‘Do you believe survivors?’ Activists descend on Washington to protest Kavanaugh

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For the second straight Thursday, protesters opposed to Brett Kavanaugh’s ascendancy to the nation’s highest court are making their voices heard. (Getty Images)

Survivors of rape and sexual assault took to a stage in front of the Supreme Court on Thursday to ask their US senators: “Do you believe survivors?”

“My name is Teresa, and I’m a proud mom,” said one woman from Arizona. “Senator (Jeff) Flake: Do you believe that survivors matter? Believe me. And believe us.”

She was just one of many women, survivors and their allies who descended on Washington, DC, Thursday to make their voices heard and protest Brett Kavanaugh’s nomination to the nation’s highest court.

Protesters met at the Barrett Prettyman Federal Courthouse before marching to the Supreme Court, where they held a rally offering words of support to each other and victims of sexual violence.

Chants of “Say it loud, say it clear, Kavanaugh’s not welcome here!” and “Whose court? Our court!” rose from the crowd as demonstrators linked arms and carried signs. Many signs read “KavaNOPE” and said the judge was “unfit to serve.”

Other signs and banners called for support for survivors of sexual violence.

“Kavanaugh is uniquely unfit to serve on our nation’s court,” protester Samantha Dercher told CNN Thursday.

She carried a sign depicting the tense moment late last week when Republican Sen. Jeff Flake was confronted by a survivor of sexual assault prior to calling for an additional FBI investigation into sexual assault allegations against Kavanaugh.

“A man who has been credibly accused of sexual assault has no place making decisions on women’s bodies for generations to come,” Dercher said.

According to a release from the Women’s March and the Center for Popular Democracy, thousands of women and their allies were expected to protest in Washington as US senators and key staff review the FBI’s supplemental report on Kavanaugh and allegations of sexual misconduct made against him.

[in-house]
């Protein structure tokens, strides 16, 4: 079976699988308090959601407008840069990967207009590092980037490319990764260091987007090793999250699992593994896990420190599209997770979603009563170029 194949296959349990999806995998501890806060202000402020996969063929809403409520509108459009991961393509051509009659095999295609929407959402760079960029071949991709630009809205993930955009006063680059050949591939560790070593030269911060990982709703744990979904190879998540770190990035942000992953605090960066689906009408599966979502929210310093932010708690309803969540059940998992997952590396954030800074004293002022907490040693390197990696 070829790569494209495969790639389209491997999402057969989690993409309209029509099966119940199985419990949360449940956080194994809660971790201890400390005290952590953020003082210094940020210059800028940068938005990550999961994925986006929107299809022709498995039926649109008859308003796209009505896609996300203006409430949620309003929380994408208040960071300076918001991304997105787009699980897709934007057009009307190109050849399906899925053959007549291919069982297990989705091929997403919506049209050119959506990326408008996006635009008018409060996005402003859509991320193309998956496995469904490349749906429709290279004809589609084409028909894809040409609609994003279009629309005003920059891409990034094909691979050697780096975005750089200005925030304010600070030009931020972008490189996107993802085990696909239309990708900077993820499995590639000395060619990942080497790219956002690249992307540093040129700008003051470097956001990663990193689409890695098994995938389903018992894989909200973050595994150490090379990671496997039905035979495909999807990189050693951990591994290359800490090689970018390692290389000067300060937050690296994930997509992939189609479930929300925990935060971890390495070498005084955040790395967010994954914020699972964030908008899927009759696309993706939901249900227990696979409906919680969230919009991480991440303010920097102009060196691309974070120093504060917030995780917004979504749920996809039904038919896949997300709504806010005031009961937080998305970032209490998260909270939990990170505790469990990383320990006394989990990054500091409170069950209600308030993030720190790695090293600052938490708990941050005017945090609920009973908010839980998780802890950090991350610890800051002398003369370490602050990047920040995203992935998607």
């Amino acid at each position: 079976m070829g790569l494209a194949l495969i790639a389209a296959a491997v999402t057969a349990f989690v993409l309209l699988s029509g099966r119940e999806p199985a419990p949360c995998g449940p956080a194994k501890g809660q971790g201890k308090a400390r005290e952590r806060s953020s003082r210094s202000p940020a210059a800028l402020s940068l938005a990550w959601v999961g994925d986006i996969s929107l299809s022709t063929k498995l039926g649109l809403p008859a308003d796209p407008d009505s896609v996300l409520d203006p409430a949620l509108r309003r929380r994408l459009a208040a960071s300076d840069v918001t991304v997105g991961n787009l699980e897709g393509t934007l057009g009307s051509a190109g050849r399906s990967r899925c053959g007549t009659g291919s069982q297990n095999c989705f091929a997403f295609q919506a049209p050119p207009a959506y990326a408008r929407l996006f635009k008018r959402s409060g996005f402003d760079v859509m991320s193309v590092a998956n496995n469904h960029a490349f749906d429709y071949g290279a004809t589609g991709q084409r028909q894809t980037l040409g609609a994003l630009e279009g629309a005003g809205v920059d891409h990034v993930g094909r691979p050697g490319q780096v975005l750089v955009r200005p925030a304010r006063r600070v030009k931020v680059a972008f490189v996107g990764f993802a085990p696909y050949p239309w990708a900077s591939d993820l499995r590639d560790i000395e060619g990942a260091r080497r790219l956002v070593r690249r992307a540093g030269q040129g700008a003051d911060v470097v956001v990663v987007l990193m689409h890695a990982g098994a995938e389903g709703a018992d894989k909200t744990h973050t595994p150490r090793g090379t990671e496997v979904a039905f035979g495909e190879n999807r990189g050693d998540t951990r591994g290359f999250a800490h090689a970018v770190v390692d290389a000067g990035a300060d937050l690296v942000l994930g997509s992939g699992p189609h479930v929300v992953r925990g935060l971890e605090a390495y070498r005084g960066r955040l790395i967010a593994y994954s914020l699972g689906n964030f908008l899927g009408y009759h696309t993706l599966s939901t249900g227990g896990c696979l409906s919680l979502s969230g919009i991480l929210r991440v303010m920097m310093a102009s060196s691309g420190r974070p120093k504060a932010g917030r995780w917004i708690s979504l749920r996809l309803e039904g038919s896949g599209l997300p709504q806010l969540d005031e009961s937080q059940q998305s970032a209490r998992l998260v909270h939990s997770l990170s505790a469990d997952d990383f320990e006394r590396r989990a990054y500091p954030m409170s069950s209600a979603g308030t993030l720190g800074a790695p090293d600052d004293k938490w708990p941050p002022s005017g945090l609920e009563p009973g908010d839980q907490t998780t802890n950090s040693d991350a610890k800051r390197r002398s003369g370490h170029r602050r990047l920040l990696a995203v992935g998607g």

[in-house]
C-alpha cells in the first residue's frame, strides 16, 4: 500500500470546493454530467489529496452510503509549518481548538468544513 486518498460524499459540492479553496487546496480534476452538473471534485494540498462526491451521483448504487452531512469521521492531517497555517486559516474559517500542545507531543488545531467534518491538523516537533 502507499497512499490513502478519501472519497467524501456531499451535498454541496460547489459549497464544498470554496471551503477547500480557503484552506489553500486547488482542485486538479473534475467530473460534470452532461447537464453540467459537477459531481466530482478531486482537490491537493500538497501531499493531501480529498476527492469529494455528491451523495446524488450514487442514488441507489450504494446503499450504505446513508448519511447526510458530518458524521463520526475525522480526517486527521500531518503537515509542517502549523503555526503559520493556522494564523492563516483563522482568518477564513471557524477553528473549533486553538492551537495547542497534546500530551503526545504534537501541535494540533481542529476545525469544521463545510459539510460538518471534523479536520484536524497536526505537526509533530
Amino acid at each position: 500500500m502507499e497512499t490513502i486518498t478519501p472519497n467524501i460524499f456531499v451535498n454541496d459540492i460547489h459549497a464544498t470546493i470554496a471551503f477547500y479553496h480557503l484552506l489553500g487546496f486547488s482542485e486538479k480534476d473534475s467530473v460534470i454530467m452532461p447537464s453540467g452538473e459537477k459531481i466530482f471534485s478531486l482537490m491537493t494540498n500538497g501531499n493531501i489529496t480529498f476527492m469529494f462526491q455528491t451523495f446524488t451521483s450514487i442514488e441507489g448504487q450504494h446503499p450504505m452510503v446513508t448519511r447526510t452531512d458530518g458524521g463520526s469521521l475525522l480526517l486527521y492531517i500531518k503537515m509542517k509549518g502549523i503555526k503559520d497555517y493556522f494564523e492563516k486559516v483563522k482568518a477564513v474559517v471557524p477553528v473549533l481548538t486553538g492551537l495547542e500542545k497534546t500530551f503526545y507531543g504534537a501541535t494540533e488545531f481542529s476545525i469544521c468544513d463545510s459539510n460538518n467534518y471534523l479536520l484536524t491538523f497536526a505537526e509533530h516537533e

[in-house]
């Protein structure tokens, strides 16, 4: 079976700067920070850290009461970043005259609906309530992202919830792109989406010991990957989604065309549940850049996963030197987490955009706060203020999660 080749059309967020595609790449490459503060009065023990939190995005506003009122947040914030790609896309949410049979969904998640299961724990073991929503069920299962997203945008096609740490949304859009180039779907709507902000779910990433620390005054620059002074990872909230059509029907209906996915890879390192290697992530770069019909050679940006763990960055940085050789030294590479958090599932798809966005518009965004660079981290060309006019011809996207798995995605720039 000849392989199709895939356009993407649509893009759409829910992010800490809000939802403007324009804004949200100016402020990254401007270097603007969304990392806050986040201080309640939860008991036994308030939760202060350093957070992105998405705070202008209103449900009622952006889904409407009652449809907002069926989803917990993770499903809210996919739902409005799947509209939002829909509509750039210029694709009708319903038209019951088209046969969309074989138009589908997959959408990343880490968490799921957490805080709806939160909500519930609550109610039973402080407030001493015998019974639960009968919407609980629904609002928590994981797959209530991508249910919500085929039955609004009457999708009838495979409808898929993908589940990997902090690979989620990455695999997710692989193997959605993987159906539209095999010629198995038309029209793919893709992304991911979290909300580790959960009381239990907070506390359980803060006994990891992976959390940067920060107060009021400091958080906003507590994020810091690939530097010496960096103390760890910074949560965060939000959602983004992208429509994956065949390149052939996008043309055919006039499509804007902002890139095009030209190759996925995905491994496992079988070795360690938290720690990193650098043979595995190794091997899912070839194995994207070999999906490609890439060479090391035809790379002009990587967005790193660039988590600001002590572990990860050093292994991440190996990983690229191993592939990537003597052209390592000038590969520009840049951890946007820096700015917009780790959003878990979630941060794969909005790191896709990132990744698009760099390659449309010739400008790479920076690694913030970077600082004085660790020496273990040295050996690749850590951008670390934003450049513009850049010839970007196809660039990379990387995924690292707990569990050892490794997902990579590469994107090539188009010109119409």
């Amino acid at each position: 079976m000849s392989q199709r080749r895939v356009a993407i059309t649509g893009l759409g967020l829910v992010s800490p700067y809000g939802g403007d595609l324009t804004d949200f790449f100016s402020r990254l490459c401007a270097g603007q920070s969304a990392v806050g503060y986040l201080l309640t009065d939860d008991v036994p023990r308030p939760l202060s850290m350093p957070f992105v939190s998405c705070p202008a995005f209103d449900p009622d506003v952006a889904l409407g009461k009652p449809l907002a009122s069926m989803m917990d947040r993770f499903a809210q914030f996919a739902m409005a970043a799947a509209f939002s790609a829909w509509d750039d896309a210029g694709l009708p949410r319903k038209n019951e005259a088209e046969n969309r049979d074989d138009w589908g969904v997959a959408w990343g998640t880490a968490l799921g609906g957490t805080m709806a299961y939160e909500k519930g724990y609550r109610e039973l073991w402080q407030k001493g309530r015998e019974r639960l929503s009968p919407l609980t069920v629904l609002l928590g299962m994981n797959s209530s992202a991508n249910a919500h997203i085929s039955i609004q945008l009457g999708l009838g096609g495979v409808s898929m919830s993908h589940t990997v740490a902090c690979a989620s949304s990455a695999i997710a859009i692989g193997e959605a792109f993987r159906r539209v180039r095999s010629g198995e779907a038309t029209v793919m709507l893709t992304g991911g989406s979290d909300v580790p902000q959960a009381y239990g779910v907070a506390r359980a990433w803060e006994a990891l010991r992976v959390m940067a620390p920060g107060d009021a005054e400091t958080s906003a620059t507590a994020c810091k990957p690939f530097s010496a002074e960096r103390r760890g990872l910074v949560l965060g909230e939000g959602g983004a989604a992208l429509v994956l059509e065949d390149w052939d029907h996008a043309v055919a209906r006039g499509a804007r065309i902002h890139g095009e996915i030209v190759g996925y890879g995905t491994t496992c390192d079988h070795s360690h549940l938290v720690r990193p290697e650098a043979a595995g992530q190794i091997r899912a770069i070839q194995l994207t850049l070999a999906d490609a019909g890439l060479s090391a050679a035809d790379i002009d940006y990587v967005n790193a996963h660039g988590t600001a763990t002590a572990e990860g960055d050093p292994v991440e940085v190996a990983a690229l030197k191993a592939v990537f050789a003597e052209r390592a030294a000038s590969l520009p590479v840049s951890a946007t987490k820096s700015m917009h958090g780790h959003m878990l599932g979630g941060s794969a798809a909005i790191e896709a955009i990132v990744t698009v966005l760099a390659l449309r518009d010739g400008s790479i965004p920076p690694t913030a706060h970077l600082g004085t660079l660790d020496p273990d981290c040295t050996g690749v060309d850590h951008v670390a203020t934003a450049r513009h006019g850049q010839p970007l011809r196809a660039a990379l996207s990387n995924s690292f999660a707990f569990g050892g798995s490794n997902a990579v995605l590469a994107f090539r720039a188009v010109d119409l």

Later in the afternoon, on the East Steps of the Capitol, survivors of sexual violence will participate in a “speakout,” organizers said.

“Sexual assault and violence against women are and should be disqualifying for a position on the Supreme Court,” said Women’s March Co-Chair Tamika Mallory in the statement. “We won’t be silent while the GOP works to put an abuser on the Supreme Court.”

Thursday’s rallies come after anti-Kavanaugh protests were held around the country on Wednesday. Anna Galland, executive director of MoveOn.org Civic Action, shared images on Twitter of street protests in Anchorage, Alaska; Charleston, West Virginia; and other cities.

Protesters also gathered in the shadow of the Capitol and the Supreme Court last week as Kavanaugh’s accuser, Dr. Christine Blasey Ford, and the judge himself addressed the Senate Judiciary Committee in a high-stakes hearing.

Republican Majority Leader Mitch McConnell has set in motion a process designed to lead to a procedural vote on Kavanaugh’s nomination Friday that would possibly lead to a final vote as early as the following day.

By the time protests got underway it was clear that GOP senators felt confident Kavanaugh’s confirmation was all but guaranteed.

But protesters told CNN’s Joe Johns that organizers had indicated the protests would serve to at least call attention to the issues at play, even if they wouldn’t ultimately block Kavanaugh from becoming a Supreme Court justice.

Activists like Elizabeth Kennedy — who hoped to put pressure on a small group of key senators who remain undecided on Kavanaugh’s nomination — boarded buses in New York before sunrise Thursday morning to make the journey to Washington.

When asked about President Donald Trump’s comments earlier this week that this is a “very scary time for young men in America,” Kennedy suggested survivors needed to have support and should be believed.

“I think it’s deeply problematic and concerning,” Kennedy told CNN’s Athena Jones, “because it’s sending a message that it’s not just about believing survivors, it’s about the fact that we don’t care about their experiences … It’s important to remind us that we need to value those voices.”

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